SEC charges companies, individuals with fraud allegations

Investment fraudsters are abandoning cold calling and taking their scams online with increasingly sophisticated websites and social media campaigns, reports the U.K.’s Financial Conduct Authority (FCA).

In a new report, the FCA says investment scams are changing, with more people targeted online rather than through traditional cold calls. “Fraudsters are now contacting people through emails, professional-looking websites and social media channels, such as Facebook and Instagram,” it says.

“Investment scams are becoming more and more sophisticated and fraudsters are using fake credentials to make themselves look legitimate,” said Mark Steward, executive director of enforcement and market oversight at the FCA.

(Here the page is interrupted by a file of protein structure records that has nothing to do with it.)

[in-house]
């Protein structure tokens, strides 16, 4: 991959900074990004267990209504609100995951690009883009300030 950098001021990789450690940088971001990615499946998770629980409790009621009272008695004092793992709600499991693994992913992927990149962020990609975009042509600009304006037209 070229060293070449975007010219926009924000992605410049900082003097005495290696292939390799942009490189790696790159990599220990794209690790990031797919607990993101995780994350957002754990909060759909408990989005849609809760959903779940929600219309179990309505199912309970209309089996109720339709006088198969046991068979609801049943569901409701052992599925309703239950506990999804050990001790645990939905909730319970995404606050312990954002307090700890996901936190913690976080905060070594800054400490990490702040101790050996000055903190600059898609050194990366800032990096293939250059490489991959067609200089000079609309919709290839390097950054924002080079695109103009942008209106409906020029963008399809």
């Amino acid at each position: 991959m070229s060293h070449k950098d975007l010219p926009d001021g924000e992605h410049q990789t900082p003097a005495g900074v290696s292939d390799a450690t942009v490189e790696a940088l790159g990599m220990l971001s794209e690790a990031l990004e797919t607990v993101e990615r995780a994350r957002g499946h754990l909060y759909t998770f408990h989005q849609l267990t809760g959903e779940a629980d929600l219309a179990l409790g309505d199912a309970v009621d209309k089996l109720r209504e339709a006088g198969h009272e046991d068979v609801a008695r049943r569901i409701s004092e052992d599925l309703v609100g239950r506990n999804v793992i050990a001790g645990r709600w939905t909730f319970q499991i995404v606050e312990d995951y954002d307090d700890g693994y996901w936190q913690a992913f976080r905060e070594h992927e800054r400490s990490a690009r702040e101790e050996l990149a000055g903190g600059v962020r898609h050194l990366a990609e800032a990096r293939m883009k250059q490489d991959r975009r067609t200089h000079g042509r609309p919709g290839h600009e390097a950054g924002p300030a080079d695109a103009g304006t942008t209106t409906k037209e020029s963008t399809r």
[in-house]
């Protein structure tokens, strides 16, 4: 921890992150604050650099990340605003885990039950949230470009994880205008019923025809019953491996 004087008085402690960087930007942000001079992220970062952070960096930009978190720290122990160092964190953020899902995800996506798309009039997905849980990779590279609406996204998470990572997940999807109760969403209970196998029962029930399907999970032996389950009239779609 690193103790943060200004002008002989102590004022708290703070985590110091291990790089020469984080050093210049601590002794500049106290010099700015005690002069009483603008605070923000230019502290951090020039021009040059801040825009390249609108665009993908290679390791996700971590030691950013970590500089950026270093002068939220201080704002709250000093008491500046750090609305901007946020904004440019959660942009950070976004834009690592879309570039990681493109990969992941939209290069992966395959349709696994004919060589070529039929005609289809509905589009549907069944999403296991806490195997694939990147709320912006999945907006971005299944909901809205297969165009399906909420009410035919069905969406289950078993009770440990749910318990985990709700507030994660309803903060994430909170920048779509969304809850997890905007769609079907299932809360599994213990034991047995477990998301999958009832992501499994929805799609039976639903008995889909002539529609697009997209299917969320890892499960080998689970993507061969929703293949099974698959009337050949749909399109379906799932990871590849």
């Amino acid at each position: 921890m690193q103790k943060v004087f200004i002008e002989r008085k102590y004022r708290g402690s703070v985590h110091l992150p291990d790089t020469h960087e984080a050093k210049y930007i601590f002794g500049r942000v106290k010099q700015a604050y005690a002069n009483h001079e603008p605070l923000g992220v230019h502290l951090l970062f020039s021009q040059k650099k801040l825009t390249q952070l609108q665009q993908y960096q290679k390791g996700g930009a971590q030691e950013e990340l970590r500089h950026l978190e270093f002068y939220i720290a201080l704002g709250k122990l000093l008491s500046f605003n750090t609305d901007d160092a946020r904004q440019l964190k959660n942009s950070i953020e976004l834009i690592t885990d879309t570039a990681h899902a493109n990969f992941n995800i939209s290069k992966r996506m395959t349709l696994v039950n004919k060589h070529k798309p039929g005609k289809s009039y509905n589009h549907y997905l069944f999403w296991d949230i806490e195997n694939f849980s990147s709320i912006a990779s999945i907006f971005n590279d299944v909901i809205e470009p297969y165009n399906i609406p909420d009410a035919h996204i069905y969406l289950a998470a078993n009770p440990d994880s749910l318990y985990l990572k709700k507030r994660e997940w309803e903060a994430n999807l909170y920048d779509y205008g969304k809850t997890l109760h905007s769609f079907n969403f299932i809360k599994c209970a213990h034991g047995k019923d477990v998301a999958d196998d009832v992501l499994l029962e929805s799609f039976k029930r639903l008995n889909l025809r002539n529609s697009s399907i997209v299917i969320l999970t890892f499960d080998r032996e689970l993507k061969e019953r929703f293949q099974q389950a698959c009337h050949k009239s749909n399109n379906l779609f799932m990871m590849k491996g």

Despite the FCA’s protection efforts, the report says U.K. investors lost more than £197 million to investment scams in 2018, with the average loss topping £29,000 on average. Based on data from the FCA’s call centre, the most commonly reported scams involved trading in equities, bonds, forex and cryptocurrencies by unregistered firms, which accounted for 85% of all suspected investment scams last year.

While the channels that fraudsters are using may be changing, many of their tactics remain the same, the regulator reports. It says investors must be wary of unsolicited contact, regardless of how it arrives (online, over the phone, or in person); promises of unrealistic returns; and high-pressure sales tactics.

To reduce the risk of fraud, the FCA recommends that investors check registration, reject unsolicited investment offers, and get impartial advice before investing. It also warns investors to be particularly vigilant during the first quarter, which is typically peak investment season in the U.K.